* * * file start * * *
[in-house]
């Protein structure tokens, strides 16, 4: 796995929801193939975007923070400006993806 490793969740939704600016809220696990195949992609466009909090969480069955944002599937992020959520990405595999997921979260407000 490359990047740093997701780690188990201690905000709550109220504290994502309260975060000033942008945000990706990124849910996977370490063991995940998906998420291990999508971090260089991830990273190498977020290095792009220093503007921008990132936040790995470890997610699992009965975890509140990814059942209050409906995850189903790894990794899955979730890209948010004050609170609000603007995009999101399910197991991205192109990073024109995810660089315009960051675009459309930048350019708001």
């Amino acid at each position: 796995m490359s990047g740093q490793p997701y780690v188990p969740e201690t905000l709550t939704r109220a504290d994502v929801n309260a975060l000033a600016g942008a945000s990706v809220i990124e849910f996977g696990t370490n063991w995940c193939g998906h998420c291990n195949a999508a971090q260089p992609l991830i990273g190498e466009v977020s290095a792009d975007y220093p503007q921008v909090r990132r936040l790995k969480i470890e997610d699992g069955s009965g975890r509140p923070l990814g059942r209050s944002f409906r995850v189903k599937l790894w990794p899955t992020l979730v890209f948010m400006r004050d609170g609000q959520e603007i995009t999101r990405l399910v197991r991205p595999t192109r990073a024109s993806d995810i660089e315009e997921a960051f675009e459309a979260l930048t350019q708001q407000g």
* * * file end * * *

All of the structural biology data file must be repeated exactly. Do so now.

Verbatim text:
[in-house]
């Protein structure tokens, strides 16, 4: 796995929801193939975007923070400006993806 490793969740939704600016809220696990195949992609466009909090969480069955944002599937992020959520990405595999997921979260407000 490359990047740093997701780690188990201690905000709550109220504290994502309260975060000033942008945000990706990124849910996977370490063991995940998906998420291990999508971090260089991830990273190498977020290095792009220093503007921008990132936040790995470890997610699992009965975890509140990814059942209050409906995850189903790894990794899955979730890209948010004050609170609000603007995009999101399910197991991205192109990073024109995810660089315009960051675009459309930048350019708001």
């Amino acid at each position: 796995m490359s990047g740093q490793p997701y780690v188990p969740e201690t905000l709550t939704r109220a504290d994502v929801n309260a975060l000033a600016g942008a945000s990706v809220i990124e849910f996977g696990t370490n063991w995940c193939g998906h998420c291990n195949a999508a971090q260089p992609l991830i990273g190498e466009v977020s290095a792009d975007y220093p503007q921008v909090r990132r936040l790995k969480i470890e997610d699992g069955s009965g975890r509140p923070l990814g059942r209050s944002f409906r995850v189903k599937l790894w990794p899955t992020l979730v890209f948010m400006r004050d609170g609000q959520e603007i995009t999101r990405l399910v197991r991205p595999t192109r990073a024109s993806d995810i660089e315009e997921a960051f675009e459309a979260l930048t350019q708001q407000g």